How do you categorize a control weakness? Is it a material weakness, a significant deficiency or something less? This seems to be the greatest struggle in addressing internal control issues.
Below we will answer this sometimes puzzling question, but first let’s take a look at how control weaknesses are defined.
Definitions on Control Weaknesses
- Material weakness. A deficiency, or a combination of deficiencies, in internal control, such that there is a reasonable possibility that a material misstatement of the entity’s financial statements will not be prevented, or detected and corrected, on a timely basis.
- Significant deficiency. A deficiency, or a combination of deficiencies, in internal control that is less severe than a material weakness yet important enough to merit attention by those charged with governance.
- Other deficiencies. For purposes of this blog post, we’ll define other deficiencies as any control deficiencies that are not material weaknesses or significant deficiencies.
How to Categorize a Control Weaknesses
First ask these two questions:
- Is there a reasonable possibility that a misstatement could occur?
- Could the misstatement be material?
If your answer to both questions is “yes”, then the client has a material weakness. (By the way, if you propose a material adjustment, it’s difficult to argue that there is no material weakness. As you write your control letter, consider examining your proposed audit entries for congruence.)
If your answer to either of the questions is “no”, then ask the following:
Is the weakness important enough to merit the attention of those charged with governance? In other words, are there board members who would see the weakness as important.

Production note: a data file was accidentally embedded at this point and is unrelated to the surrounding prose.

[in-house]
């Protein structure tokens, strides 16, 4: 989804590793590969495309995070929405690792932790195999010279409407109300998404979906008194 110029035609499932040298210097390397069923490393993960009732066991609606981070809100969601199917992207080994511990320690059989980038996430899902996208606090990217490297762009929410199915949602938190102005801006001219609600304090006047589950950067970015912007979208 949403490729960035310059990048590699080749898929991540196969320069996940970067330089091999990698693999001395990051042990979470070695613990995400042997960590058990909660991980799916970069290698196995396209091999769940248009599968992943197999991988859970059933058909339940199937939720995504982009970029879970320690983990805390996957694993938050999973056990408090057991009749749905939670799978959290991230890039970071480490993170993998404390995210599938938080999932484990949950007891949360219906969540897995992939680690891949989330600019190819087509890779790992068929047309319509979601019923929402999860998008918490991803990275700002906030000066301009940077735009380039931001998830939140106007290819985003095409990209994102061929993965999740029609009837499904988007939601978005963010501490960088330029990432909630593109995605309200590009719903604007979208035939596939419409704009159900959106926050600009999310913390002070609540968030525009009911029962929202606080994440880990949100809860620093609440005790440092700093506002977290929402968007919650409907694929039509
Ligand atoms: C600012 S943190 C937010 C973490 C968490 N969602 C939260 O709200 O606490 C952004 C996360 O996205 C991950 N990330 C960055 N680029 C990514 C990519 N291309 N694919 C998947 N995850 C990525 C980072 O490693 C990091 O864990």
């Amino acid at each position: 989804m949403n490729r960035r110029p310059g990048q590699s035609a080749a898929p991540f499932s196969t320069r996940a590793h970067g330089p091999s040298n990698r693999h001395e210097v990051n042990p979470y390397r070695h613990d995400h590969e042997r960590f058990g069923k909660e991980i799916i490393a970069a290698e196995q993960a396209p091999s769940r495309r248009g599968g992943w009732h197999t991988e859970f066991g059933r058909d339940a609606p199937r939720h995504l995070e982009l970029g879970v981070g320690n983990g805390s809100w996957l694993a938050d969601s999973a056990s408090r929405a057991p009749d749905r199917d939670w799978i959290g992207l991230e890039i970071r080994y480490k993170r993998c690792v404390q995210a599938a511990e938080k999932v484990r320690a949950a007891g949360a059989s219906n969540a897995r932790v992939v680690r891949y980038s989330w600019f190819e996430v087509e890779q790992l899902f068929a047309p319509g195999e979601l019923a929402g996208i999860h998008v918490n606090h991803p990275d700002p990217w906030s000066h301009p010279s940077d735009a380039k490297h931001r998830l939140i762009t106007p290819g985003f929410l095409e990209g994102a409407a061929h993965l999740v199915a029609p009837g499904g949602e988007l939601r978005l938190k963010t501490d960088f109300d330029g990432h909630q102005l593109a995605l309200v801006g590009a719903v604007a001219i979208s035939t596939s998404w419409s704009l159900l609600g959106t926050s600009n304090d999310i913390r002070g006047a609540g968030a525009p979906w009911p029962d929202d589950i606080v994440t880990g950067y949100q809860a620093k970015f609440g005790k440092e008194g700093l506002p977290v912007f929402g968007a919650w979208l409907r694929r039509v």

If the answer is “yes”, then it is a significant deficiency.
If the answer is “no”, then the weakness is an other deficiency.
Communicating Control Deficiencies
The following deficiencies must be communicated in writing to management and to those charged with governance:
- Material weaknesses
- Significant deficiencies
The written communication must include:
- the definition of the term material weakness and, when relevant, the definition of the term significant deficiency
- a description of the significant deficiencies and material weaknesses and an explanation of their potential effects
- sufficient information to enable those charged with governance and management to understand the context of the communication
- that the audit included consideration of internal control over financial reporting in order to design audit procedures that are appropriate in the circumstances and that the audit was not for the purpose of expressing an opinion on the effectiveness of internal control
- that the auditor is not expressing an opinion on the effectiveness of internal control
- that the auditor’s consideration of internal control was not designed to identify all deficiencies in internal control that might be material weaknesses or significant deficiencies, and therefore, material weaknesses or significant deficiencies may exist that were not identified
- an appropriate alert, in accordance with section 905, Alert That Restricts the Use of the Auditor’s Written Communication
Other deficiencies can be communicated in writing or orally and need only be communicated to management (and not to those charged with governance). The communication must be documented in the audit file. So if you communicate orally, then follow up with a memo to the file addressing who you spoke with, what you discussed, and the date the discussion occurred.
Stand-alone management letters are often used to communicate other deficiencies. Since there is no authoritative guidance for management letters, you may word them as you wish. Also, you may, if you like, include other deficiencies in your written communication of significant deficiencies or material weaknesses.
Here’s a slide deck summarizing control weakness issues. Feel free to use it to teach a class about this topic.
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